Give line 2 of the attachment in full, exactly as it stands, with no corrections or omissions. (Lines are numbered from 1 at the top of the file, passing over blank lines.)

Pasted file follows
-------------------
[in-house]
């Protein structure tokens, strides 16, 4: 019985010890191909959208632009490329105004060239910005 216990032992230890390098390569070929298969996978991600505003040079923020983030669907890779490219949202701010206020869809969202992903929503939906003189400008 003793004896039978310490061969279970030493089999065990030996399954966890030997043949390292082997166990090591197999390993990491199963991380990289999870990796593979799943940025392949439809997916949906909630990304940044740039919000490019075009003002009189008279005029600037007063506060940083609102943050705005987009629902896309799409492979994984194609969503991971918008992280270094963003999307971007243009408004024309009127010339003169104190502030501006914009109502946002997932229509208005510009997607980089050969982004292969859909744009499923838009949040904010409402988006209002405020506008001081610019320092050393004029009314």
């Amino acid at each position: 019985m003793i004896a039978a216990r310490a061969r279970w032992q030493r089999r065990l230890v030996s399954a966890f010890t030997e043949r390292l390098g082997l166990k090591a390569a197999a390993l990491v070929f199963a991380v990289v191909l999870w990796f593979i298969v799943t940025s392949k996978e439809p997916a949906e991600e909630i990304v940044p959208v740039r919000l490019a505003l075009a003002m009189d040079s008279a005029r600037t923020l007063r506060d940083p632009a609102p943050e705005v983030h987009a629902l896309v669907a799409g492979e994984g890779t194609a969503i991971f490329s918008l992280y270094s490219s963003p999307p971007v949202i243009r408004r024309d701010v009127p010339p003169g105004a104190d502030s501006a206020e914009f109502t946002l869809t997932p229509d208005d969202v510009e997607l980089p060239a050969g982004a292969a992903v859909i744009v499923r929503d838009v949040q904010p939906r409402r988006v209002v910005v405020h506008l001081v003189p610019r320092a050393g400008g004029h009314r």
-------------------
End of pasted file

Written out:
């Protein structure tokens, strides 16, 4: 019985010890191909959208632009490329105004060239910005 216990032992230890390098390569070929298969996978991600505003040079923020983030669907890779490219949202701010206020869809969202992903929503939906003189400008 003793004896039978310490061969279970030493089999065990030996399954966890030997043949390292082997166990090591197999390993990491199963991380990289999870990796593979799943940025392949439809997916949906909630990304940044740039919000490019075009003002009189008279005029600037007063506060940083609102943050705005987009629902896309799409492979994984194609969503991971918008992280270094963003999307971007243009408004024309009127010339003169104190502030501006914009109502946002997932229509208005510009997607980089050969982004292969859909744009499923838009949040904010409402988006209002405020506008001081610019320092050393004029009314």